Air ships overhead,
A generations-old war,
On the ground: Mother.
This sequel to last year’s The Guns Above is as spectacularly good as its predecessor. Josette Dupre, captain of the signal airship Mistral, is still contending with boneheaded orders, chronic lack of supplies, and criminally inept politicians. Her crew is recovering from their last mission, at least the survivors are; among them Ensign Kember, who gets to experience the comfort and joy of a military hospital when a wound turns septic. For better or for worse, Lord Bernat Hinkal also survived, so he and Dupre can continue their sniping conversations.
Mistral is too damaged to return to action, so she is gussied up with surface repairs and sent on a diplomatic mission to inspire allies, awe anyone sitting on the loyalty fence, intimidate the enemy and possibly woo some concessions from the enemy’s ambassador. Unfortunately, the ambassador proves to be more savvy than the advisors who conceived this mission, and he sees through the paint and glamour to the underlying reality of desperation.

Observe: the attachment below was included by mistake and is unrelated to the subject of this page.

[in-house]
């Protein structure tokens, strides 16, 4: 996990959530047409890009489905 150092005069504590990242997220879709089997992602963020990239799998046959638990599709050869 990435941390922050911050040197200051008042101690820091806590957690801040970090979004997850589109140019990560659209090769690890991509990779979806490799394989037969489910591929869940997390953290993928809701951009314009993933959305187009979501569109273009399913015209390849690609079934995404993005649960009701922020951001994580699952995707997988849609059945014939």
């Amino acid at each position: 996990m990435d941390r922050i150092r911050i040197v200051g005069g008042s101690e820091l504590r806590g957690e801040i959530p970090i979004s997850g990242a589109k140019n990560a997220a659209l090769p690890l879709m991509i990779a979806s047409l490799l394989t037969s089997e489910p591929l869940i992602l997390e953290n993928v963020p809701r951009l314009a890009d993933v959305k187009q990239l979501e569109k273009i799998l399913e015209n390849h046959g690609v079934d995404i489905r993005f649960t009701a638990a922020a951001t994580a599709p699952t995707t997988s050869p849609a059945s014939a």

Dupre is a straightforward person, so when she has to behave diplomatically she is badly out of her depth; she simply does not know the languages of gesture, nuance, clothing, glances, laughter, and obeisance that are de riguer at a court. Bernat has his hands full tutoring her and massaging her conversational gambits with nobility. To Bernat’s intense chagrin, the person he despises most in the world shows up and offers to help his efforts of turning his captain into a courtier. As they repeatedly explain to Dupre, if she just plays her part she can finally get the Mistral properly outfitted for war. Surely a little dancing, a few strategic moues, perhaps a simper, and maybe a dalliance are a small price to pay!
Then the war comes to the oft-disputed town where Dupre was born, where her mother still resides. It’s not as if she likes her mother, but love is a funny thing: you don’t have to actually like the person to be willing to risk your life to save her.
Bennis excels at the art of following the ball of “What could possibly go wrong, and how could things get any worse?” Repeatedly I asked myself these questions, and each time the answer was a fresh spin, a more tortuous twist. As a lover of snarky dialogue, I was kept entertained throughout; as an aficionado of age-of-sail literature, I was intrigued by descriptions of naval action on an airship; and as an admirer of strong characters I was delighted by Dupre’s competence.
The quality of this series is as good as the best Napoleonic-era naval fiction. Chris Wozney
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